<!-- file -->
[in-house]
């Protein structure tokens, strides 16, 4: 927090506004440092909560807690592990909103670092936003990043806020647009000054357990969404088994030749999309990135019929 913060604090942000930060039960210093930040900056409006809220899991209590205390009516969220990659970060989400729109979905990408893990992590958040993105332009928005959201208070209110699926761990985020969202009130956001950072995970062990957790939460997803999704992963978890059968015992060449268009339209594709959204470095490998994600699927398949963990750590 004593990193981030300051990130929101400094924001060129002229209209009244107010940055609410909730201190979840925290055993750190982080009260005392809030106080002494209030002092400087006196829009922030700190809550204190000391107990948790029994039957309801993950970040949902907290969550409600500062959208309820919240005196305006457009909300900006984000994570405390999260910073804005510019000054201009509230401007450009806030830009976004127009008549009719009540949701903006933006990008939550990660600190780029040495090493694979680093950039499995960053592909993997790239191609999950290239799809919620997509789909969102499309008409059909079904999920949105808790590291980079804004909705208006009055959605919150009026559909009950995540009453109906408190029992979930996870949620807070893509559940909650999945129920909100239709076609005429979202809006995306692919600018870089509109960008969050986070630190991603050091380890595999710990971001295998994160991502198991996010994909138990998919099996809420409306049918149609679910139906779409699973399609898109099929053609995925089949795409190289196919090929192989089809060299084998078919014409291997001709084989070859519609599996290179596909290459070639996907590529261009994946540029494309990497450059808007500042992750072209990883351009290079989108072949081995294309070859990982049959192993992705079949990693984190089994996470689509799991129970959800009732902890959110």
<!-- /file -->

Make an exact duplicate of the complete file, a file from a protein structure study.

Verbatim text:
[in-house]
């Protein structure tokens, strides 16, 4: 927090506004440092909560807690592990909103670092936003990043806020647009000054357990969404088994030749999309990135019929 913060604090942000930060039960210093930040900056409006809220899991209590205390009516969220990659970060989400729109979905990408893990992590958040993105332009928005959201208070209110699926761990985020969202009130956001950072995970062990957790939460997803999704992963978890059968015992060449268009339209594709959204470095490998994600699927398949963990750590 004593990193981030300051990130929101400094924001060129002229209209009244107010940055609410909730201190979840925290055993750190982080009260005392809030106080002494209030002092400087006196829009922030700190809550204190000391107990948790029994039957309801993950970040949902907290969550409600500062959208309820919240005196305006457009909300900006984000994570405390999260910073804005510019000054201009509230401007450009806030830009976004127009008549009719009540949701903006933006990008939550990660600190780029040495090493694979680093950039499995960053592909993997790239191609999950290239799809919620997509789909969102499309008409059909079904999920949105808790590291980079804004909705208006009055959605919150009026559909009950995540009453109906408190029992979930996870949620807070893509559940909650999945129920909100239709076609005429979202809006995306692919600018870089509109960008969050986070630190991603050091380890595999710990971001295998994160991502198991996010994909138990998919099996809420409306049918149609679910139906779409699973399609898109099929053609995925089949795409190289196919090929192989089809060299084998078919014409291997001709084989070859519609599996290179596909290459070639996907590529261009994946540029494309990497450059808007500042992750072209990883351009290079989108072949081995294309070859990982049959192993992705079949990693984190089994996470689509799991129970959800009732902890959110």